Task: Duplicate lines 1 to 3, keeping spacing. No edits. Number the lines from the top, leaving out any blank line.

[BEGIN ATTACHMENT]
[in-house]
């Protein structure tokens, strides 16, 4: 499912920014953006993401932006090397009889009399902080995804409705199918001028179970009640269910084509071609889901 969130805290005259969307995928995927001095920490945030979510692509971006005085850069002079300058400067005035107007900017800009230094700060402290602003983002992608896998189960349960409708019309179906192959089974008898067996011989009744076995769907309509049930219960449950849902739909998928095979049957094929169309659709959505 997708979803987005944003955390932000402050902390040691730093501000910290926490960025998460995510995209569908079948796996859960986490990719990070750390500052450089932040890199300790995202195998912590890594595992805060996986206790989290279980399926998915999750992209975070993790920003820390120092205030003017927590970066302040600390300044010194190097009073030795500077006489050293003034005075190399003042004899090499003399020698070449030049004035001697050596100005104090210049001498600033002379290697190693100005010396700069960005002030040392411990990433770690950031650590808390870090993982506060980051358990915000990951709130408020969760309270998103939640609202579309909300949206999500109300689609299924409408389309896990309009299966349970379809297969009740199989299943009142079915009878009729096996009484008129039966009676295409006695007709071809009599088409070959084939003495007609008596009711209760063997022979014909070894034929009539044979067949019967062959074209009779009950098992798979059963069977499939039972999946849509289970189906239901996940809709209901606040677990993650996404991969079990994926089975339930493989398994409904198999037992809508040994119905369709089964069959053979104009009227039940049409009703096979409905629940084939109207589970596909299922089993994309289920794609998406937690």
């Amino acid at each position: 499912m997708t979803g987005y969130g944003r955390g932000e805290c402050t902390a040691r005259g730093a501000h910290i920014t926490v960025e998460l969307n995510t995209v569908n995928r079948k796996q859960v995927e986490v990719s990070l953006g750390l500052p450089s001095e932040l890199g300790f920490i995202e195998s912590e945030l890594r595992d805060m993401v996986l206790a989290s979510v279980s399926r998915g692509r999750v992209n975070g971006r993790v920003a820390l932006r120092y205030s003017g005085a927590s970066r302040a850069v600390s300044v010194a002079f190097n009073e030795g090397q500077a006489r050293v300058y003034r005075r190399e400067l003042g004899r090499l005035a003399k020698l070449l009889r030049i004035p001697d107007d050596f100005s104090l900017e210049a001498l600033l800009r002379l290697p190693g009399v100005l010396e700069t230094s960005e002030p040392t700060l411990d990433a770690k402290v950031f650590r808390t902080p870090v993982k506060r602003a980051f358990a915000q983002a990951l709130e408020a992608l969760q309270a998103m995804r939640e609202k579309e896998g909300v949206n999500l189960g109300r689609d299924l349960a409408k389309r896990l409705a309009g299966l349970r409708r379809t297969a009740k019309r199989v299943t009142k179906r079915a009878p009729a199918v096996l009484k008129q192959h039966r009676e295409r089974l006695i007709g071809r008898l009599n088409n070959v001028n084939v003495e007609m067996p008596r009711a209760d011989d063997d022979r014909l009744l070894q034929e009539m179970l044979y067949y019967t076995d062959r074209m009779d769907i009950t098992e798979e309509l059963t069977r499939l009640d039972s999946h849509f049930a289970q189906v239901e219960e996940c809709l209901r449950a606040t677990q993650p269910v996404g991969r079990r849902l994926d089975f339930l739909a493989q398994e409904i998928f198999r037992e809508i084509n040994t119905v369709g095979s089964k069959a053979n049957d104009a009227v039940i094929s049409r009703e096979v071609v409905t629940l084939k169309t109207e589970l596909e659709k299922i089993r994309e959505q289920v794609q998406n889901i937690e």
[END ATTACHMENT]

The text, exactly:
[in-house]
């Protein structure tokens, strides 16, 4: 499912920014953006993401932006090397009889009399902080995804409705199918001028179970009640269910084509071609889901 969130805290005259969307995928995927001095920490945030979510692509971006005085850069002079300058400067005035107007900017800009230094700060402290602003983002992608896998189960349960409708019309179906192959089974008898067996011989009744076995769907309509049930219960449950849902739909998928095979049957094929169309659709959505 997708979803987005944003955390932000402050902390040691730093501000910290926490960025998460995510995209569908079948796996859960986490990719990070750390500052450089932040890199300790995202195998912590890594595992805060996986206790989290279980399926998915999750992209975070993790920003820390120092205030003017927590970066302040600390300044010194190097009073030795500077006489050293003034005075190399003042004899090499003399020698070449030049004035001697050596100005104090210049001498600033002379290697190693100005010396700069960005002030040392411990990433770690950031650590808390870090993982506060980051358990915000990951709130408020969760309270998103939640609202579309909300949206999500109300689609299924409408389309896990309009299966349970379809297969009740199989299943009142079915009878009729096996009484008129039966009676295409006695007709071809009599088409070959084939003495007609008596009711209760063997022979014909070894034929009539044979067949019967062959074209009779009950098992798979059963069977499939039972999946849509289970189906239901996940809709209901606040677990993650996404991969079990994926089975339930493989398994409904198999037992809508040994119905369709089964069959053979104009009227039940049409009703096979409905629940084939109207589970596909299922089993994309289920794609998406937690």
């Amino acid at each position: 499912m997708t979803g987005y969130g944003r955390g932000e805290c402050t902390a040691r005259g730093a501000h910290i920014t926490v960025e998460l969307n995510t995209v569908n995928r079948k796996q859960v995927e986490v990719s990070l953006g750390l500052p450089s001095e932040l890199g300790f920490i995202e195998s912590e945030l890594r595992d805060m993401v996986l206790a989290s979510v279980s399926r998915g692509r999750v992209n975070g971006r993790v920003a820390l932006r120092y205030s003017g005085a927590s970066r302040a850069v600390s300044v010194a002079f190097n009073e030795g090397q500077a006489r050293v300058y003034r005075r190399e400067l003042g004899r090499l005035a003399k020698l070449l009889r030049i004035p001697d107007d050596f100005s104090l900017e210049a001498l600033l800009r002379l290697p190693g009399v100005l010396e700069t230094s960005e002030p040392t700060l411990d990433a770690k402290v950031f650590r808390t902080p870090v993982k506060r602003a980051f358990a915000q983002a990951l709130e408020a992608l969760q309270a998103m995804r939640e609202k579309e896998g909300v949206n999500l189960g109300r689609d299924l349960a409408k389309r896990l409705a309009g299966l349970r409708r379809t297969a009740k019309r199989v299943t009142k179906r079915a009878p009729a199918v096996l009484k008129q192959h039966r009676e295409r089974l006695i007709g071809r008898l009599n088409n070959v001028n084939v003495e007609m067996p008596r009711a209760d011989d063997d022979r014909l009744l070894q034929e009539m179970l044979y067949y019967t076995d062959r074209m009779d769907i009950t098992e798979e309509l059963t069977r499939l009640d039972s999946h849509f049930a289970q189906v239901e219960e996940c809709l209901r449950a606040t677990q993650p269910v996404g991969r079990r849902l994926d089975f339930l739909a493989q398994e409904i998928f198999r037992e809508i084509n040994t119905v369709g095979s089964k069959a053979n049957d104009a009227v039940i094929s049409r009703e096979v071609v409905t629940l084939k169309t109207e589970l596909e659709k299922i089993r994309e959505q289920v794609q998406n889901i937690e």